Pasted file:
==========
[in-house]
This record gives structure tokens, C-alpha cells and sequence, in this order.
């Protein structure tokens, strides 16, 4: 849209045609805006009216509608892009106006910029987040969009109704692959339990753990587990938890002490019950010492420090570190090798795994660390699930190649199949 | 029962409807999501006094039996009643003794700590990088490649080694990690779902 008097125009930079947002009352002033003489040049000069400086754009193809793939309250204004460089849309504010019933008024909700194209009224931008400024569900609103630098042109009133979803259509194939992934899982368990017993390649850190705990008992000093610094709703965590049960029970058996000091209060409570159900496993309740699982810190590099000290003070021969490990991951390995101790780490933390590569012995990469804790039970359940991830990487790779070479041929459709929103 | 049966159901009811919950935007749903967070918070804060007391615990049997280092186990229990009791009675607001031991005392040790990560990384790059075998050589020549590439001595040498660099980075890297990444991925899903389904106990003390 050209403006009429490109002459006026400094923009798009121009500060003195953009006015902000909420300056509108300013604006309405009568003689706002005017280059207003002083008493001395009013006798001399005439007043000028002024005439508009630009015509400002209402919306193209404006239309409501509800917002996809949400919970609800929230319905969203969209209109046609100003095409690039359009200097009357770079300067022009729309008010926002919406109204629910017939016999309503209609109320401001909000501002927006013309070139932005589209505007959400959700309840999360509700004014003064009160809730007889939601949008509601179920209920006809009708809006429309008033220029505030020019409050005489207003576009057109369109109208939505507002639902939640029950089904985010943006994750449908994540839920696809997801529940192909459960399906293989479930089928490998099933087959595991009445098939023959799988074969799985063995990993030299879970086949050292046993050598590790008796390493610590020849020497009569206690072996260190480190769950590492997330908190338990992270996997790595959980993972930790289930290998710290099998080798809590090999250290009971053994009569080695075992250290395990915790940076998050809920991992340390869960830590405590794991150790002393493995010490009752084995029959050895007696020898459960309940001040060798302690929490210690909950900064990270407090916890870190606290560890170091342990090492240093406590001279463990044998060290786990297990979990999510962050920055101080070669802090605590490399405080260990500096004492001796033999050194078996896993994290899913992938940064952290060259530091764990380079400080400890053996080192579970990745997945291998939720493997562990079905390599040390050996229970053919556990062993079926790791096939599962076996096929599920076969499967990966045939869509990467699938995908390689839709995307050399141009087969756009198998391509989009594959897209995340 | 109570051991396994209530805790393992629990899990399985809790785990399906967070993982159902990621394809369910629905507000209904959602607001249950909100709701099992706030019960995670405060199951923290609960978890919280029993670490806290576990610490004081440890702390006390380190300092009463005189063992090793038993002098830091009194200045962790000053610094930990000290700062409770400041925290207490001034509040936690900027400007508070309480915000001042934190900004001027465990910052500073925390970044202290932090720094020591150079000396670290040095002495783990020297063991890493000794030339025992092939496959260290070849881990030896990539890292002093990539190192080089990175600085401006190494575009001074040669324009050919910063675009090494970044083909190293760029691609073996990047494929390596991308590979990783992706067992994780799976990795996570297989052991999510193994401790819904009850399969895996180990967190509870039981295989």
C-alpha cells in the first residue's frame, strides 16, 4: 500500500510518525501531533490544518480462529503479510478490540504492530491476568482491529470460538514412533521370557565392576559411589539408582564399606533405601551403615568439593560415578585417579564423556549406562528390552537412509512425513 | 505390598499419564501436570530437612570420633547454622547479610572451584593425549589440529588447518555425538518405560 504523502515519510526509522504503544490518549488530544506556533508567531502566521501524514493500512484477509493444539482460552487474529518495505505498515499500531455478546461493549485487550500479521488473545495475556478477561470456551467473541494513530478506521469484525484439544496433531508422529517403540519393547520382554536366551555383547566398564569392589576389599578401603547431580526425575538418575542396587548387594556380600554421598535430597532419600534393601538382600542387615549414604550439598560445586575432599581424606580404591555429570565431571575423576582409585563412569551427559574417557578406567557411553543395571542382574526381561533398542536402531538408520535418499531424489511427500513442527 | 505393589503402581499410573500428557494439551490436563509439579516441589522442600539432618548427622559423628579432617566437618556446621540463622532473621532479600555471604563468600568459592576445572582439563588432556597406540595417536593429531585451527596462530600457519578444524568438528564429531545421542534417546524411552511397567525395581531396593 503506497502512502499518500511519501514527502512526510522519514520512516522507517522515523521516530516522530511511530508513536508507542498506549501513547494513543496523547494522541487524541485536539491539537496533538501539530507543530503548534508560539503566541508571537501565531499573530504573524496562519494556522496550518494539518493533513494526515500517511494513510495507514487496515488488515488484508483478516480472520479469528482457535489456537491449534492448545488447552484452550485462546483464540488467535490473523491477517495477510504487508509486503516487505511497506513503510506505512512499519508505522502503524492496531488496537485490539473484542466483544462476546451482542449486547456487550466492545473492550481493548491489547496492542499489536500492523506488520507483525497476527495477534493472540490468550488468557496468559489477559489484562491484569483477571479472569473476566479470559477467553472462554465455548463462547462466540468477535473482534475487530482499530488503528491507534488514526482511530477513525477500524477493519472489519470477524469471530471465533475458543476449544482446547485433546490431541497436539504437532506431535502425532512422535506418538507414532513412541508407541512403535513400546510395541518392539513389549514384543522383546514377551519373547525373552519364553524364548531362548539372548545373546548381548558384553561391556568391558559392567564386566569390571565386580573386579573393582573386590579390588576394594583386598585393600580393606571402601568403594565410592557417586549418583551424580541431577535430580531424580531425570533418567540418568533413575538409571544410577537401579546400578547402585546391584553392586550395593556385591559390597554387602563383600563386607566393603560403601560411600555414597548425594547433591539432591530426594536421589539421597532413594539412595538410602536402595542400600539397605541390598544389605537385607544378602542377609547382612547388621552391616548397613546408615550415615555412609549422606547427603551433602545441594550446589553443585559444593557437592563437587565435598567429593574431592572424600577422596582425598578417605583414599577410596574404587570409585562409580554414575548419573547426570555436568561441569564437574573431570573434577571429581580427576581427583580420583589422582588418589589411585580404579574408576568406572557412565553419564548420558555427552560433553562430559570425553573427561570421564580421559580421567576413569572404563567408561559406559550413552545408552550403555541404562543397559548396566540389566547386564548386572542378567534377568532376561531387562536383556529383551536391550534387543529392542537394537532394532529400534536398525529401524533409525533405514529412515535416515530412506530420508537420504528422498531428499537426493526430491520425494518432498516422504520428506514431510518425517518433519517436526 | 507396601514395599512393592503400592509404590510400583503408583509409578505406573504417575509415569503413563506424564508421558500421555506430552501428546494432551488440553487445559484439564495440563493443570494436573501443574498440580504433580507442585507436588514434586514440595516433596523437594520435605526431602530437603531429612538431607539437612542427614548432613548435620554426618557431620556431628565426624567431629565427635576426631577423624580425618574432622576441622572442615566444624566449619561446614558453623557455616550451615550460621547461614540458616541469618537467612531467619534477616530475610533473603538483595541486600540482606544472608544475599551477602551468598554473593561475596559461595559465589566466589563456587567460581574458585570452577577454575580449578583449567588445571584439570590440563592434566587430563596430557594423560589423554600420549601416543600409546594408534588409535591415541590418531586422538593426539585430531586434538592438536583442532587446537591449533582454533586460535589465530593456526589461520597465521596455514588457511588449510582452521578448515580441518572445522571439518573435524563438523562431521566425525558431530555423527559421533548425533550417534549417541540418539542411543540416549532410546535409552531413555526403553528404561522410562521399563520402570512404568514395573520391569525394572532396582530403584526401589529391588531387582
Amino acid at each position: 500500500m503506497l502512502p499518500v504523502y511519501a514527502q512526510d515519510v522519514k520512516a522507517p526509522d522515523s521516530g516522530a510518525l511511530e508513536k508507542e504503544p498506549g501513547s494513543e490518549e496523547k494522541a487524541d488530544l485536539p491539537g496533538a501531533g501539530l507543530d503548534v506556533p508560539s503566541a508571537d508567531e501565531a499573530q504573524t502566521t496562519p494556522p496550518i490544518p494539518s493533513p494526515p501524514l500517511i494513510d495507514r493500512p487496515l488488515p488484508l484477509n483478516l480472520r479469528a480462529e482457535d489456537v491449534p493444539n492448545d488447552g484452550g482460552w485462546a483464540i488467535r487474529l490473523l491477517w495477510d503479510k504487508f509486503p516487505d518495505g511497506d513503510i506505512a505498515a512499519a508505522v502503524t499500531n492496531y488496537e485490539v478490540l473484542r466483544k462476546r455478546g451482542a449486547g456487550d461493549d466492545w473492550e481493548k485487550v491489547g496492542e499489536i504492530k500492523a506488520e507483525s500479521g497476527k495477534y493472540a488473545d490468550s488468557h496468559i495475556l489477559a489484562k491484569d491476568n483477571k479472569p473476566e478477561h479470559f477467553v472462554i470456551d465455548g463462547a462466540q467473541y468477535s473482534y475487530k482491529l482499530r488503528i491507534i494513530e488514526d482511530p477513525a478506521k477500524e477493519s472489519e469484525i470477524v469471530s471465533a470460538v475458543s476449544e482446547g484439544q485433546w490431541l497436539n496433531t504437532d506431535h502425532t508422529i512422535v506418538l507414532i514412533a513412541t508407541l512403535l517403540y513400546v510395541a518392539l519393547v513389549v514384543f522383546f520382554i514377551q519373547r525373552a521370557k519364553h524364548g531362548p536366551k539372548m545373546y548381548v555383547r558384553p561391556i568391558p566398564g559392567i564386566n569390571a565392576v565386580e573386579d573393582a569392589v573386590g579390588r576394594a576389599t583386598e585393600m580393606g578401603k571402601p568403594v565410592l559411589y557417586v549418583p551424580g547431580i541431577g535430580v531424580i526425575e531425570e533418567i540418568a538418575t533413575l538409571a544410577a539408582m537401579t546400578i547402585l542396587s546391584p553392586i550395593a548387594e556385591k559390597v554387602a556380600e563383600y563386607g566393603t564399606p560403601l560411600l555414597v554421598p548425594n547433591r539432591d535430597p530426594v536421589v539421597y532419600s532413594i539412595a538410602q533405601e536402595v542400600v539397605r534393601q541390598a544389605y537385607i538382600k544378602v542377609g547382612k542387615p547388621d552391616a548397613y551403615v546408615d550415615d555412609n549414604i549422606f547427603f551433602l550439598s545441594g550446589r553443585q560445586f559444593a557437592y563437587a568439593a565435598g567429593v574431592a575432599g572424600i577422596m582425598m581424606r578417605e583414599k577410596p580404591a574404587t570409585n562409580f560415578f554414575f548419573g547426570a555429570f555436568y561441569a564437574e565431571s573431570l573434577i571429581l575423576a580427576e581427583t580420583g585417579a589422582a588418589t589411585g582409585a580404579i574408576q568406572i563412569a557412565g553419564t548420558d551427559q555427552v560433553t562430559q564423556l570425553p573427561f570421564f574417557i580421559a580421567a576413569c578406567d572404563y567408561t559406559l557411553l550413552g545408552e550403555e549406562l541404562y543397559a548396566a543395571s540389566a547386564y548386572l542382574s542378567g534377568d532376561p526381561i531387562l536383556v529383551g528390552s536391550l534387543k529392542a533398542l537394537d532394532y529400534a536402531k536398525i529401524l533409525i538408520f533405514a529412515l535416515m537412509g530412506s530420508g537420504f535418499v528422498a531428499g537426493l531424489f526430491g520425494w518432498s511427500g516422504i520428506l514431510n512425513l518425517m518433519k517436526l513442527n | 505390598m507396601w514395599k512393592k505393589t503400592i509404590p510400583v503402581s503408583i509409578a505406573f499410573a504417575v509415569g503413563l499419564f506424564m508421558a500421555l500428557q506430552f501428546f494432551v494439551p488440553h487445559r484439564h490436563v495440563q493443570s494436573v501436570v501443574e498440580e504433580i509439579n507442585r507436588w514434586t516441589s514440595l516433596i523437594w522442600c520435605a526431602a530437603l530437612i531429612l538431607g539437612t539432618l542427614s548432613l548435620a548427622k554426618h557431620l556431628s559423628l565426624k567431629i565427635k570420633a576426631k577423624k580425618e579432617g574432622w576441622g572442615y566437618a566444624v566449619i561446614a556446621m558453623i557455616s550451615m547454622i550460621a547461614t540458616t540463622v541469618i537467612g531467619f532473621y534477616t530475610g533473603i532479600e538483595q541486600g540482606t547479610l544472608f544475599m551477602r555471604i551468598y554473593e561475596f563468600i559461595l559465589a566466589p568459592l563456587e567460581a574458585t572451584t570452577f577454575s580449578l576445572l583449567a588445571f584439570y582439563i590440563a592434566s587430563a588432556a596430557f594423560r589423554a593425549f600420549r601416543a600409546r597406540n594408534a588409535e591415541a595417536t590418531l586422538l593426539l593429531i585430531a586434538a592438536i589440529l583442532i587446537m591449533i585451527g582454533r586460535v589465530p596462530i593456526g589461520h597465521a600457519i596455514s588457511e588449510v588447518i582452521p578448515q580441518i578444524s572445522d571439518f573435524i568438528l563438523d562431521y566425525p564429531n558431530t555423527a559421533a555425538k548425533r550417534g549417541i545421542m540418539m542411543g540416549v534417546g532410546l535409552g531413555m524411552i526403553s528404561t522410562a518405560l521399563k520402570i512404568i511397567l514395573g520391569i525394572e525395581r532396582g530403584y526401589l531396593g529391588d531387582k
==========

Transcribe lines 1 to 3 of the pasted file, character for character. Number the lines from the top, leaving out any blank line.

[in-house]
This record gives structure tokens, C-alpha cells and sequence, in this order.
């Protein structure tokens, strides 16, 4: 849209045609805006009216509608892009106006910029987040969009109704692959339990753990587990938890002490019950010492420090570190090798795994660390699930190649199949 | 029962409807999501006094039996009643003794700590990088490649080694990690779902 008097125009930079947002009352002033003489040049000069400086754009193809793939309250204004460089849309504010019933008024909700194209009224931008400024569900609103630098042109009133979803259509194939992934899982368990017993390649850190705990008992000093610094709703965590049960029970058996000091209060409570159900496993309740699982810190590099000290003070021969490990991951390995101790780490933390590569012995990469804790039970359940991830990487790779070479041929459709929103 | 049966159901009811919950935007749903967070918070804060007391615990049997280092186990229990009791009675607001031991005392040790990560990384790059075998050589020549590439001595040498660099980075890297990444991925899903389904106990003390 050209403006009429490109002459006026400094923009798009121009500060003195953009006015902000909420300056509108300013604006309405009568003689706002005017280059207003002083008493001395009013006798001399005439007043000028002024005439508009630009015509400002209402919306193209404006239309409501509800917002996809949400919970609800929230319905969203969209209109046609100003095409690039359009200097009357770079300067022009729309008010926002919406109204629910017939016999309503209609109320401001909000501002927006013309070139932005589209505007959400959700309840999360509700004014003064009160809730007889939601949008509601179920209920006809009708809006429309008033220029505030020019409050005489207003576009057109369109109208939505507002639902939640029950089904985010943006994750449908994540839920696809997801529940192909459960399906293989479930089928490998099933087959595991009445098939023959799988074969799985063995990993030299879970086949050292046993050598590790008796390493610590020849020497009569206690072996260190480190769950590492997330908190338990992270996997790595959980993972930790289930290998710290099998080798809590090999250290009971053994009569080695075992250290395990915790940076998050809920991992340390869960830590405590794991150790002393493995010490009752084995029959050895007696020898459960309940001040060798302690929490210690909950900064990270407090916890870190606290560890170091342990090492240093406590001279463990044998060290786990297990979990999510962050920055101080070669802090605590490399405080260990500096004492001796033999050194078996896993994290899913992938940064952290060259530091764990380079400080400890053996080192579970990745997945291998939720493997562990079905390599040390050996229970053919556990062993079926790791096939599962076996096929599920076969499967990966045939869509990467699938995908390689839709995307050399141009087969756009198998391509989009594959897209995340 | 109570051991396994209530805790393992629990899990399985809790785990399906967070993982159902990621394809369910629905507000209904959602607001249950909100709701099992706030019960995670405060199951923290609960978890919280029993670490806290576990610490004081440890702390006390380190300092009463005189063992090793038993002098830091009194200045962790000053610094930990000290700062409770400041925290207490001034509040936690900027400007508070309480915000001042934190900004001027465990910052500073925390970044202290932090720094020591150079000396670290040095002495783990020297063991890493000794030339025992092939496959260290070849881990030896990539890292002093990539190192080089990175600085401006190494575009001074040669324009050919910063675009090494970044083909190293760029691609073996990047494929390596991308590979990783992706067992994780799976990795996570297989052991999510193994401790819904009850399969895996180990967190509870039981295989």